Regulators OK PG&E's Big Wildfire Safety Program and Set New Rules for Preemptive Blackouts

3 min
PG&E transmission lines like these in South San Francisco could be shut down during periods of extreme fire danger.  (Justin Sullivan/Getty Images)

California utility regulators have approved a series of plans designed to improve the wildfire safety of the state's power utilities and prevent a repeat of the catastrophes that wiped out more than 20,000 homes and killed more than 130 people over the last two years.

In a series of unanimous votes, the California Public Utilities Commission on Thursday approved state-mandated wildfire mitigation plans for PG&E and the state's two other major utilities. The commission also voted 5-0 to adopt expanded guidelines for a program that allows the state's big power providers to shut off electricity during times of high fire danger.

The decisions will have far-reaching impacts on California residents, most of whom now face at least the hypothetical possibility of losing power during extreme fire weather and will be asked in future years to foot all or part of the bill for the utilities' safety upgrades.

CPUC President Michael Picker emphasized that the decisions before the commission were just the beginning of a process to deal with increasingly dangerous wildfire conditions, especially in the state's high-threat fire areas.

"Given those changes that we're seeing in weather and changes that we're seeing in fire fuels, nobody who lives in wildfire hazard zones should count on a warning or should count on having reliable electricity," Picker said. "... So these new rules cannot solve all of our problems related to increasingly fierce wildfires, and all of us who live in those areas have to prepare."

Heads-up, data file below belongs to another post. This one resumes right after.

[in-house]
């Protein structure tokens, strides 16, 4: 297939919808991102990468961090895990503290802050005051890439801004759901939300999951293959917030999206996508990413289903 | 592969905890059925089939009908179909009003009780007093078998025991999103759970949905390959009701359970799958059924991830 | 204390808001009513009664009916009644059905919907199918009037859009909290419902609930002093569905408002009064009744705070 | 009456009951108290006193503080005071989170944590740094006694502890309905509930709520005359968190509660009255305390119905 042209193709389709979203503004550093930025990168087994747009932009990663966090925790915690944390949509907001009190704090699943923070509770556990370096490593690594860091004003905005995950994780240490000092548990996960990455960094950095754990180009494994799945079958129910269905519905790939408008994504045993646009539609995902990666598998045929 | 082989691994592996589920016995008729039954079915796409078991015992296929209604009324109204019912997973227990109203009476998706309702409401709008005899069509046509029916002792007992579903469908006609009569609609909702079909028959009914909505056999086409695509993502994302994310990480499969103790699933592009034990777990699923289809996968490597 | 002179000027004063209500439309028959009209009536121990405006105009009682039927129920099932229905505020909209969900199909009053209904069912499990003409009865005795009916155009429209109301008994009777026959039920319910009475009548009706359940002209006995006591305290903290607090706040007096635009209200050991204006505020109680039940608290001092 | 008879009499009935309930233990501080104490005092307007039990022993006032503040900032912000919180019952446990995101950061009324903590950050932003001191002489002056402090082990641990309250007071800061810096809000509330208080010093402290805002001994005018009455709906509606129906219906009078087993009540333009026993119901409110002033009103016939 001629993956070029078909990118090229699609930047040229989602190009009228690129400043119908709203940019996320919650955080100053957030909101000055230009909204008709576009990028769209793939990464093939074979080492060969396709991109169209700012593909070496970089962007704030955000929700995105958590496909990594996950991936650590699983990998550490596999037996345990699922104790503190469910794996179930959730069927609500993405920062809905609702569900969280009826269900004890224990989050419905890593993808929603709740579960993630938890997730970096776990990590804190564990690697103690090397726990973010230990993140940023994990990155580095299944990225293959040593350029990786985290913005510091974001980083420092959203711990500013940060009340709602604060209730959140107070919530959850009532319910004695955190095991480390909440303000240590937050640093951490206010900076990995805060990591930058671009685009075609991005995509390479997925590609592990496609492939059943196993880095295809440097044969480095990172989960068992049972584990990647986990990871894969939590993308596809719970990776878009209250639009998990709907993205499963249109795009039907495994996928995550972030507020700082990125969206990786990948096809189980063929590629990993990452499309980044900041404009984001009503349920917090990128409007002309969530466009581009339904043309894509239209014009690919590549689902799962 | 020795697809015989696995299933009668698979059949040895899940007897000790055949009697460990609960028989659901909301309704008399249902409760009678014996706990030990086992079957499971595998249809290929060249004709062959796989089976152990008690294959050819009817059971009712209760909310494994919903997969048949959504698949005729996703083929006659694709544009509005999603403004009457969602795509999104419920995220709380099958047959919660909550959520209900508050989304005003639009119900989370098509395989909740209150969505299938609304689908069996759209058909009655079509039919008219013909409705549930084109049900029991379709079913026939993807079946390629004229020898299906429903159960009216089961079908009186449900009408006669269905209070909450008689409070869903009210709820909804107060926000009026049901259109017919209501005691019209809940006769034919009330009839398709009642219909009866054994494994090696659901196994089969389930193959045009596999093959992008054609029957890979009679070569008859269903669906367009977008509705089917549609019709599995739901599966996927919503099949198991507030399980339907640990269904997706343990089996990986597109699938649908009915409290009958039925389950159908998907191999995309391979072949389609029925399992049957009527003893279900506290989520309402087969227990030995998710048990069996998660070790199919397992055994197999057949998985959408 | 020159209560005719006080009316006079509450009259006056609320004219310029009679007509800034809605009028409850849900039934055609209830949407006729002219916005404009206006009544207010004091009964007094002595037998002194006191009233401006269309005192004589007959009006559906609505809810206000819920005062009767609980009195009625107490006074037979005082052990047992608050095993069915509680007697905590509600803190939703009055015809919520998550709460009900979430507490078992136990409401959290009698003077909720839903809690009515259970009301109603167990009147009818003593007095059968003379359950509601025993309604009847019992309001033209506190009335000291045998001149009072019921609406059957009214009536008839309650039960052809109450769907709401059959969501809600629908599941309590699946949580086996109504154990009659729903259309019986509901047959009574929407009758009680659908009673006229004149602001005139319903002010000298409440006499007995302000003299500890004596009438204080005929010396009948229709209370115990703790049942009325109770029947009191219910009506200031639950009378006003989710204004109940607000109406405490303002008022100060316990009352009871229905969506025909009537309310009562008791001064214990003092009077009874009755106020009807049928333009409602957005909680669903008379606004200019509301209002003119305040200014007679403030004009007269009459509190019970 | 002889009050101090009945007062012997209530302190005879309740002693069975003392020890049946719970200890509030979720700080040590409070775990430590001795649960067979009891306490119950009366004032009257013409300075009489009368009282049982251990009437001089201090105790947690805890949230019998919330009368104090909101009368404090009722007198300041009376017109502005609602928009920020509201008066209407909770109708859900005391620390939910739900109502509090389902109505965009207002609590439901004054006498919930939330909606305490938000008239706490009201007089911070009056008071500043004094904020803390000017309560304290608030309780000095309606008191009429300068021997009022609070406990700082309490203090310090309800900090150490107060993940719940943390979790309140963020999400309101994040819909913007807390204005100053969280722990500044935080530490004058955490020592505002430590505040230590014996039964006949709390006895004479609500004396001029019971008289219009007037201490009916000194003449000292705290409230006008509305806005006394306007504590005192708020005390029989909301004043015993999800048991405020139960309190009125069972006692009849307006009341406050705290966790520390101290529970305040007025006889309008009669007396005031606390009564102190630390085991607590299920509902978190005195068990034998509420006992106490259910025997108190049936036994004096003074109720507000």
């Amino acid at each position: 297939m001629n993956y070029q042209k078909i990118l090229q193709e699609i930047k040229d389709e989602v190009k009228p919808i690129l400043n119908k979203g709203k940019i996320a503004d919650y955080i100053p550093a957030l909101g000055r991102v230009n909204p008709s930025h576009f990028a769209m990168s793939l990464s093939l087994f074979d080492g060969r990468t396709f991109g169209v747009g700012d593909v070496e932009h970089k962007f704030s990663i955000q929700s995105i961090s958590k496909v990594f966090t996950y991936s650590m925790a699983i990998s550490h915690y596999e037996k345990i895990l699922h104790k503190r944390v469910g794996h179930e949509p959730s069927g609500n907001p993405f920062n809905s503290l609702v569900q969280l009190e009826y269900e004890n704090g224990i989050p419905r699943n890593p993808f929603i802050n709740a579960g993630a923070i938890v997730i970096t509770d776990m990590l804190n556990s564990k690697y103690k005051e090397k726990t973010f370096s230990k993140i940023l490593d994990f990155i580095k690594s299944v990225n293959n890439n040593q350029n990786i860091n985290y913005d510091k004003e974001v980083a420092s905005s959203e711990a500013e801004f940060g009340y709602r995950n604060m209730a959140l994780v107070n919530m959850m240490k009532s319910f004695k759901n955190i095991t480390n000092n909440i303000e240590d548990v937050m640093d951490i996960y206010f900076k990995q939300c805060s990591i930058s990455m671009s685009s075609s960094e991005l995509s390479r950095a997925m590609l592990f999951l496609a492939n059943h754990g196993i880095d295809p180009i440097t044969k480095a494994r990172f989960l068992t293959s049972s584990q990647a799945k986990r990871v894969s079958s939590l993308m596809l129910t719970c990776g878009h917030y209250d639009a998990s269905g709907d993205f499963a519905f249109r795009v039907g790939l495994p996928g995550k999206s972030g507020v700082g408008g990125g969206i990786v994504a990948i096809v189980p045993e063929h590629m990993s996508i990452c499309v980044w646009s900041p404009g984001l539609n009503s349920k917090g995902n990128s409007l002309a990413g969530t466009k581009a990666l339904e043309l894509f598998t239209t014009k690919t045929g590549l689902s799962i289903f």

Some recent CPUC meetings dealing with the future of PG&E — which has been implicated in starting some of the state's worst fires the past two years and declared bankruptcy in January in response to its looming legal liability for the blazes — have erupted in protest and demands to break up the company.

Not today. In fact, no one in the San Francisco auditorium where Thursday's meeting took place even commented on PG&E's wildfire mitigation plan. The plan, which involves a vast increase in inspections of its lines, poles and other equipment — and an equally sweeping effort to find and remove hazardous trees near power lines — could cost as much as $2.3 billion this year.

The only dissenting comment voiced during the meeting came from a series of disability rights advocates who criticized the power shutoff decision for failing to adequately account for the hardships the loss of electricity will impose on vulnerable populations. The biggest worry involves the shutdown of medical equipment, like respirators or dialysis machines, if power is cut off.

The CPUC's decision on power shutoffs acknowledges those concerns but stops short of suggesting concrete action to address them. Instead, the commission is urging the major utilities to develop lists of customers with disabilities — for instance, by encouraging people to sign up with PG&E's medical baseline program — and develop more comprehensive programs to alert them when blackouts are being considered.

Sydney Pickern, an attorney with the Berkeley-based Disability Rights Education and Defense Fund, told commission members that de-energization of power lines should be formally treated as an emergency situation.

"The absence of power has life-threatening consequences similar to a natural disaster," Pickern said. "Just like when local jurisdictions activate their alerting provisions during emergencies, and those alerting provisions must be accessible to the entire affected population, utilities should be held to the same standards."

Commission president Picker said at the close of Thursday's meeting he will leave the agency later this year. Gov. Jerry Brown appointed him in 2014 in the midst of a controversy over the close relationship between senior commission officials and PG&E in the wake of the San Bruno pipeline disaster.

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